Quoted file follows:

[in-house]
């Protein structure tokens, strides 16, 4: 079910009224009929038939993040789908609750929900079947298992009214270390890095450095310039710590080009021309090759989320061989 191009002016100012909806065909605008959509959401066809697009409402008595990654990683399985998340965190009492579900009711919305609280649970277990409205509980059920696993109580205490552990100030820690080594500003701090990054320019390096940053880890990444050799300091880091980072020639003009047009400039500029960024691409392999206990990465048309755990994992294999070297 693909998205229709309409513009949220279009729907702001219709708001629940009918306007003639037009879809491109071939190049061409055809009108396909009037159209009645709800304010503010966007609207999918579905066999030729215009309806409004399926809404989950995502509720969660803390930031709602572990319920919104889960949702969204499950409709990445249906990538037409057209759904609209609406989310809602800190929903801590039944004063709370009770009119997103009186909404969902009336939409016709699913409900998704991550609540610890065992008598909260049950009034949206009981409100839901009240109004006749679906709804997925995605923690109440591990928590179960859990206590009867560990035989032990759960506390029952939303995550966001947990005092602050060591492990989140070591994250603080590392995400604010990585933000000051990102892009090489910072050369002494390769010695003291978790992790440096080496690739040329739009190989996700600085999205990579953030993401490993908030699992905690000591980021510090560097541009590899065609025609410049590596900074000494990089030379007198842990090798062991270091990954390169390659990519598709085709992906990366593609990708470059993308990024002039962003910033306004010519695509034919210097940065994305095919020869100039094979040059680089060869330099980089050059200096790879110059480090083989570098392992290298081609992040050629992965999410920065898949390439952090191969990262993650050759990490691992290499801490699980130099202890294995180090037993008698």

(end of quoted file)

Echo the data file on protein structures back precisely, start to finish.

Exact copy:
[in-house]
């Protein structure tokens, strides 16, 4: 079910009224009929038939993040789908609750929900079947298992009214270390890095450095310039710590080009021309090759989320061989 191009002016100012909806065909605008959509959401066809697009409402008595990654990683399985998340965190009492579900009711919305609280649970277990409205509980059920696993109580205490552990100030820690080594500003701090990054320019390096940053880890990444050799300091880091980072020639003009047009400039500029960024691409392999206990990465048309755990994992294999070297 693909998205229709309409513009949220279009729907702001219709708001629940009918306007003639037009879809491109071939190049061409055809009108396909009037159209009645709800304010503010966007609207999918579905066999030729215009309806409004399926809404989950995502509720969660803390930031709602572990319920919104889960949702969204499950409709990445249906990538037409057209759904609209609406989310809602800190929903801590039944004063709370009770009119997103009186909404969902009336939409016709699913409900998704991550609540610890065992008598909260049950009034949206009981409100839901009240109004006749679906709804997925995605923690109440591990928590179960859990206590009867560990035989032990759960506390029952939303995550966001947990005092602050060591492990989140070591994250603080590392995400604010990585933000000051990102892009090489910072050369002494390769010695003291978790992790440096080496690739040329739009190989996700600085999205990579953030993401490993908030699992905690000591980021510090560097541009590899065609025609410049590596900074000494990089030379007198842990090798062991270091990954390169390659990519598709085709992906990366593609990708470059993308990024002039962003910033306004010519695509034919210097940065994305095919020869100039094979040059680089060869330099980089050059200096790879110059480090083989570098392992290298081609992040050629992965999410920065898949390439952090191969990262993650050759990490691992290499801490699980130099202890294995180090037993008698």